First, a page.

Sam Rush was best described by her family and friends as a fun-loving, free spirit. She was the neighborhood tomboy who rallied all the children together to play games. Although she has been gone for almost two years, those that loved her are doing their best to honor her life while helping save another one.
Sam's mother, Leigh Ann remembers September 2, 2005 as though it was yesterday. Sam was 8 years old when she and some friends were riding through the neighborhood on a golf cart. And that's when the unimaginable occurred. It is unclear exactly what happened that day, but somehow Sam fell from the golf cart. She had a traumatic brain injury and died two days later.
"Sam loved to play all kinds of sports," recalls Leigh Ann about enrolling her daughter in soccer one summer. "When she realized that she had to play as a team, she didn't do real well. She really liked golf because it is a one man deal."
Sam's love for the game of golf inspired members of the Philadelphia Country Club to host a tournament in her honor. The 3rd Annual Sam Rush Memorial Golf Tournament will be played at PCC on Friday, June 29. The two-man scramble will get underway at 5:30 p.m., when golfers will play the first nine holes before stopping for dinner. After the meal, the remaining nine holes will be played with glow-in-the-dark golf balls after the sun has gone down.
The Sam Rush Memorial, along with the help of other donations from the community, raised $23,000 over two years. That money was spent on something that Sam would have loved -- a pavilion on the playground of the Philadelphia Elementary School.
When Sam went into the 3rd grade she began to go to what she referred to as "the big playground," when she would come home, she would complain that she didn't like it because it was hot and there was no shade.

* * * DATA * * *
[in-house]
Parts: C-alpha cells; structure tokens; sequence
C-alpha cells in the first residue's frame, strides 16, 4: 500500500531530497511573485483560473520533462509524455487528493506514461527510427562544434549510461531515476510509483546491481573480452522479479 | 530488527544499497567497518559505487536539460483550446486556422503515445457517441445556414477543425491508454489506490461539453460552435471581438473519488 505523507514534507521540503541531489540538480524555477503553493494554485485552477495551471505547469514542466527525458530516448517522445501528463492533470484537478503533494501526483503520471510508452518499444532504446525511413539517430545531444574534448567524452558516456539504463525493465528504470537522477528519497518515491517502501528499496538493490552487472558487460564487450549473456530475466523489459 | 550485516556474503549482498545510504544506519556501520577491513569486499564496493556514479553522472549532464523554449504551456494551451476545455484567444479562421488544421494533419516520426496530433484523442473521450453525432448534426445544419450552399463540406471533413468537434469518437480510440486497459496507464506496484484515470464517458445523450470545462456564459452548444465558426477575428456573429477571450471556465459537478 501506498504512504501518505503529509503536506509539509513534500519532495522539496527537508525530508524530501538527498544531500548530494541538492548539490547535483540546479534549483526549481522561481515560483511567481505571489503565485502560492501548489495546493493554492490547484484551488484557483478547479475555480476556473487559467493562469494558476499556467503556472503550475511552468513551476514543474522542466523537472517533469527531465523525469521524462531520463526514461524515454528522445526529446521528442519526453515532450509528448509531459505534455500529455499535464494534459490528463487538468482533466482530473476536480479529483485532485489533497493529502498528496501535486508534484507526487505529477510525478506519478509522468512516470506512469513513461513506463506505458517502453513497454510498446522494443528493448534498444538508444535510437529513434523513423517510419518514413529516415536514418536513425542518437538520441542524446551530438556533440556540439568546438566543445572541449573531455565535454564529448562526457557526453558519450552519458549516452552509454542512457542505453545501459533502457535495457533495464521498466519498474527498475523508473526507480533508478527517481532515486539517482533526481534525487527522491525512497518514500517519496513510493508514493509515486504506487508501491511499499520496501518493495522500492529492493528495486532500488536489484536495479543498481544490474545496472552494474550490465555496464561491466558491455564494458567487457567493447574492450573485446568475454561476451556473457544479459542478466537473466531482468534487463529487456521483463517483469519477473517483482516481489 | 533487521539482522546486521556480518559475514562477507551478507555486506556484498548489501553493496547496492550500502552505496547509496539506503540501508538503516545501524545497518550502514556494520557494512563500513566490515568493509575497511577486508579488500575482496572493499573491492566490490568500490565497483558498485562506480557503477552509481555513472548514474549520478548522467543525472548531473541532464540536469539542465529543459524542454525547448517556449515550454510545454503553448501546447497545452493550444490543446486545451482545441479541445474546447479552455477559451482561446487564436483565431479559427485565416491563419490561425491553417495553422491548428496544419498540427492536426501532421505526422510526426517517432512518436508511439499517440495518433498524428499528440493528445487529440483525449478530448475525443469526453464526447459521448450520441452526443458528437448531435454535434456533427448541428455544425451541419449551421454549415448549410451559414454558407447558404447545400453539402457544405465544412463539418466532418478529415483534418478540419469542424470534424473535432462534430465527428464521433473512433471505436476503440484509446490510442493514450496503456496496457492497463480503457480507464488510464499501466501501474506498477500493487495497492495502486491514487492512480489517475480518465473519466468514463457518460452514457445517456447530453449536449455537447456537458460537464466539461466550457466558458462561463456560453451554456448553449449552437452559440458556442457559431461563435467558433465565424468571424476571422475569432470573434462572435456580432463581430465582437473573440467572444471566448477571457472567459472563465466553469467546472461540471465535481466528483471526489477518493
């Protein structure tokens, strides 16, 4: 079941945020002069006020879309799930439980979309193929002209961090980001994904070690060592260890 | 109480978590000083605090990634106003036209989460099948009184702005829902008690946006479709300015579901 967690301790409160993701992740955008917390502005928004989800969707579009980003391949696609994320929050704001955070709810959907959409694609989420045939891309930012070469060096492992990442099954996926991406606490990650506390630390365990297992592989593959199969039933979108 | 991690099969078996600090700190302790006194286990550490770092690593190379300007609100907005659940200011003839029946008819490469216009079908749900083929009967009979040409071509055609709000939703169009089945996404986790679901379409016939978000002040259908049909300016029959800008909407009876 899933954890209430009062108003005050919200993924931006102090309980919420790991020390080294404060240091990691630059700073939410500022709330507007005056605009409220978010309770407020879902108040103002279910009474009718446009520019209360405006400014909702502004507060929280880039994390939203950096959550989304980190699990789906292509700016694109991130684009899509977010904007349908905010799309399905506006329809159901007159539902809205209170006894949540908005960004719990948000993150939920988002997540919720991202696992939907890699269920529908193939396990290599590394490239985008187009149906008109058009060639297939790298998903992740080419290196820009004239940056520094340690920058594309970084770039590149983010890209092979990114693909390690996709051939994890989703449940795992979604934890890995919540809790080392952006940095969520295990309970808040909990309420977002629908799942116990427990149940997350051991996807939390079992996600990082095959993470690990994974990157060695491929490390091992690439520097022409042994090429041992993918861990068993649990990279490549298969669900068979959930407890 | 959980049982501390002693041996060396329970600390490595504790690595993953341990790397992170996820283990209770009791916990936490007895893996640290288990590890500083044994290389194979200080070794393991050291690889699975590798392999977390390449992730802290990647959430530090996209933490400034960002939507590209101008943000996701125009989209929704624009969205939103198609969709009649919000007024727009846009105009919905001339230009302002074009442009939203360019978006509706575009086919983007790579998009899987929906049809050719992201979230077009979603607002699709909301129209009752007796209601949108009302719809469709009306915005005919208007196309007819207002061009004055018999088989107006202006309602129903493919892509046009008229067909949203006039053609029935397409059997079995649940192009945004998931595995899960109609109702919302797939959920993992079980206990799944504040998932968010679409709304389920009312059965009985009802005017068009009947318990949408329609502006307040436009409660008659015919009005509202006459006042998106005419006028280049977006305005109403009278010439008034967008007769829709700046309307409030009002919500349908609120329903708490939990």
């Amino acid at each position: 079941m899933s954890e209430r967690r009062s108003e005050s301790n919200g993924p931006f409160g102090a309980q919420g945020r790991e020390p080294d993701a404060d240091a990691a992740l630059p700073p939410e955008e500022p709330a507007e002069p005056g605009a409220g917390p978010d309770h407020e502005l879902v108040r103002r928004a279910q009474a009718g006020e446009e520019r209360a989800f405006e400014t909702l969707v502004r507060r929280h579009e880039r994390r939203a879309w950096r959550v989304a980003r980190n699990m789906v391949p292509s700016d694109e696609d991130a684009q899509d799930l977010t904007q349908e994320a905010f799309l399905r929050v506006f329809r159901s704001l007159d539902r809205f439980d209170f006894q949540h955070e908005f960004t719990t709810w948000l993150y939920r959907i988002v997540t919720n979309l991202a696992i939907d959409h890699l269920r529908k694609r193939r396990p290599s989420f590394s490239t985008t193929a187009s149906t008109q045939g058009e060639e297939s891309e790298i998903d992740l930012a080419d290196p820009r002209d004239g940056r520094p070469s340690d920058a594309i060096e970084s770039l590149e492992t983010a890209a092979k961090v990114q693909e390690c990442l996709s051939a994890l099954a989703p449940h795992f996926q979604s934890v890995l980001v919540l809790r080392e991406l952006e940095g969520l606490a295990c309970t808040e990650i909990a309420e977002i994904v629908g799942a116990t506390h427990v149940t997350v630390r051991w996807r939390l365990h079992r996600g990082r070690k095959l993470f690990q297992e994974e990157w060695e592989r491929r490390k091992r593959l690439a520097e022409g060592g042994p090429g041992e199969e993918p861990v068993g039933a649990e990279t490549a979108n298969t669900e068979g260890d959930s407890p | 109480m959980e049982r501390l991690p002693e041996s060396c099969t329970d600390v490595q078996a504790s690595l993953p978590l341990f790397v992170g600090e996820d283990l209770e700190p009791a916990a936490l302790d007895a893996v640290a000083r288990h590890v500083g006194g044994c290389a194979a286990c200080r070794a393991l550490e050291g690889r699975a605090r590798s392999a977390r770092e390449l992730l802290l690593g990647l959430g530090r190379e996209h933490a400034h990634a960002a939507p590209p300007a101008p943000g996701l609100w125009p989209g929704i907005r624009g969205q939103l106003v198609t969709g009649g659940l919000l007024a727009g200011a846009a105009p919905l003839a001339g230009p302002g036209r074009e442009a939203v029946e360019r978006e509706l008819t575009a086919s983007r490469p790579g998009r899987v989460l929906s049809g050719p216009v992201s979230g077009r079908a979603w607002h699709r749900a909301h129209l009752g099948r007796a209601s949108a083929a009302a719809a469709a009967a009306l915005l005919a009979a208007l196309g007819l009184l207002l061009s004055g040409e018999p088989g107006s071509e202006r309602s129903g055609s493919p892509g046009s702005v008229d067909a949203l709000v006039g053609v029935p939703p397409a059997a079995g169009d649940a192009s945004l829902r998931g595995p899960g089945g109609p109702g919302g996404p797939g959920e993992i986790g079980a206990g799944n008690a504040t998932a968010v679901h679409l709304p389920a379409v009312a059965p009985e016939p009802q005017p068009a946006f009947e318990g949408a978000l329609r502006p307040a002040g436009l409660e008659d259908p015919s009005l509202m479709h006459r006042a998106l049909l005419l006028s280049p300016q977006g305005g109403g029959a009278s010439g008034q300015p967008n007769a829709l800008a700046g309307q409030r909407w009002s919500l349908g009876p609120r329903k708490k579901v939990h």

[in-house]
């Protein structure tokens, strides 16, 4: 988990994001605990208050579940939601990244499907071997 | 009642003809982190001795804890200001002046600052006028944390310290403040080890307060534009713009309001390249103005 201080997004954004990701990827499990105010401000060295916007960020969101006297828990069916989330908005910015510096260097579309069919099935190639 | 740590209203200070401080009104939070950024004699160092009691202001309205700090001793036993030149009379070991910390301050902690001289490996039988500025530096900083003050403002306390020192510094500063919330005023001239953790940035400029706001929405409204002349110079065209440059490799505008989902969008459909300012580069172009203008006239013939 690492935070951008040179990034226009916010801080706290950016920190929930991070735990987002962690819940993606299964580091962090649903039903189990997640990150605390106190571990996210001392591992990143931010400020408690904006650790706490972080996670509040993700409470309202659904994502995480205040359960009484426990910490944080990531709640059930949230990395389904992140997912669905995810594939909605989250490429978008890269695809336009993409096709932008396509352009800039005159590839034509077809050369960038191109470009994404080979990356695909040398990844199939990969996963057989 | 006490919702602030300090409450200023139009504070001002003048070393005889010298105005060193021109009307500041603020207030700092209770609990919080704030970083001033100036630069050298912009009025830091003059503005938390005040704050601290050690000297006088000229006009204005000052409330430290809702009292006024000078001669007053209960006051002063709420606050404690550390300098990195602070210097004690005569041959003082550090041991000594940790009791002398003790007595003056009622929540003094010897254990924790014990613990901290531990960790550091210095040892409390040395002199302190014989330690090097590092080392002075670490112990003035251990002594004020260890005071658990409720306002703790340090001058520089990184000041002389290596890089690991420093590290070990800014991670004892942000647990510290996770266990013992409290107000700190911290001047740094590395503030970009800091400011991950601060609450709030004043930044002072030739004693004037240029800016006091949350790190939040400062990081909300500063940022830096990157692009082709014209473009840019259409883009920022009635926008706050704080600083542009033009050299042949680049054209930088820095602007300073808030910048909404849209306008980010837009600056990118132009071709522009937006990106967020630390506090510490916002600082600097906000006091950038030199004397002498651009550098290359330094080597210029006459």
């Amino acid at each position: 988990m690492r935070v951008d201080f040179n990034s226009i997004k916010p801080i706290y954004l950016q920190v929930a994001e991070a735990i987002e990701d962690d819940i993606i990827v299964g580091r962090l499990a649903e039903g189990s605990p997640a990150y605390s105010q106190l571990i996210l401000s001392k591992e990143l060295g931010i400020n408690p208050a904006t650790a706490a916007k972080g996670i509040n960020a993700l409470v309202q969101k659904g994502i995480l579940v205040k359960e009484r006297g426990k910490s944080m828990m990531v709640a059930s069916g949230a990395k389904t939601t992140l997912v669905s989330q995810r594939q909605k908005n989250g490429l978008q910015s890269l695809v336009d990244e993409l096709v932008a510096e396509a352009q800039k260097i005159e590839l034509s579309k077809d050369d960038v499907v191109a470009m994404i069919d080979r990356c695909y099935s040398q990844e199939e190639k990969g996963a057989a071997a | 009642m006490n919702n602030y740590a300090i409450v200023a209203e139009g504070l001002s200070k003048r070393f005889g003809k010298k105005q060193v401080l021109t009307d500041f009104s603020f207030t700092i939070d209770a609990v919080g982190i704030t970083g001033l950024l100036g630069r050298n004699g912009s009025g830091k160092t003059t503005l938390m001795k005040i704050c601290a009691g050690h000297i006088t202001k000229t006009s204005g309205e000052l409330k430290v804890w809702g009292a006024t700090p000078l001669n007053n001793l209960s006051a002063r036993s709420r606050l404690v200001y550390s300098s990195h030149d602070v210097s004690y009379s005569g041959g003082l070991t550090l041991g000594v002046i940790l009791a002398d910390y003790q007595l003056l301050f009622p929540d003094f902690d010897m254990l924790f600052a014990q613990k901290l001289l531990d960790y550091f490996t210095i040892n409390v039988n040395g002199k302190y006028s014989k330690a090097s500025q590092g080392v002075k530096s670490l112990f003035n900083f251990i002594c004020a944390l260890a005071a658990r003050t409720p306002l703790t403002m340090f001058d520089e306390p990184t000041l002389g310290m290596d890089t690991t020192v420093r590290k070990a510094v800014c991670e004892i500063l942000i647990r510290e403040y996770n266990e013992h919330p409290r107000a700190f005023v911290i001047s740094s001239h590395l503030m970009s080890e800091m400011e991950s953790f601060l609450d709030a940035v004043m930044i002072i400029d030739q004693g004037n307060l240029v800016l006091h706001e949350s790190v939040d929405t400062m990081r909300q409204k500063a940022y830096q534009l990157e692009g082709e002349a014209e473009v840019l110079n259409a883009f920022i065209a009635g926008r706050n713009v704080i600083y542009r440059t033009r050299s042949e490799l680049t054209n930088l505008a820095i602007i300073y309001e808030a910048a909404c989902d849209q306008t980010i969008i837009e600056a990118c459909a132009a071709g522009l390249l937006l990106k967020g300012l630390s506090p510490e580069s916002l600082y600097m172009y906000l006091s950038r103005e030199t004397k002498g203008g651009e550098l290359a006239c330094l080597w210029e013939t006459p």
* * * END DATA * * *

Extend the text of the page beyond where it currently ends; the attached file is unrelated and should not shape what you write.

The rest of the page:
When it came time to build the pavilion, a friend of the Rush family stepped up to the plate. William White owns a construction company in Philadelphia, and he and his father began to look for help.
"We went to a building supply here in town and they agreed to give us the material at cost," White said. "All my subs that work for us agreed to do it at their cost."
Now that construction on the pavilion is nearing completion, the Rush family wants to give to another family in need. They have decided that the money raised from this year's tournament will go to help the family of Jacob Stovall, a Philadelphia teenager suffering from neuroblastoma. Leigh Ann Rush knows how quickly hospital bills can add up.
"Being in the hospital drains you financially. That's why I want the tournament to be a success to help them in any way that they need help."
Sam's love for golf came from being around her father, Joe, who is an avid golfer. She had always wanted to play in a tournament with him and the two were planning to play together in the 2005 Jack and Jill Tournament that was scheduled for the month after her death.
"I don't think it will ever get any easier," Leigh Ann says about coping with the loss of her only daughter. "You learn to deal with it."
The cost of the tournament is $100 per team and is limited to the first 27 teams. Contact the Philadelphia Country Club at (601) 656-8512 to sign up.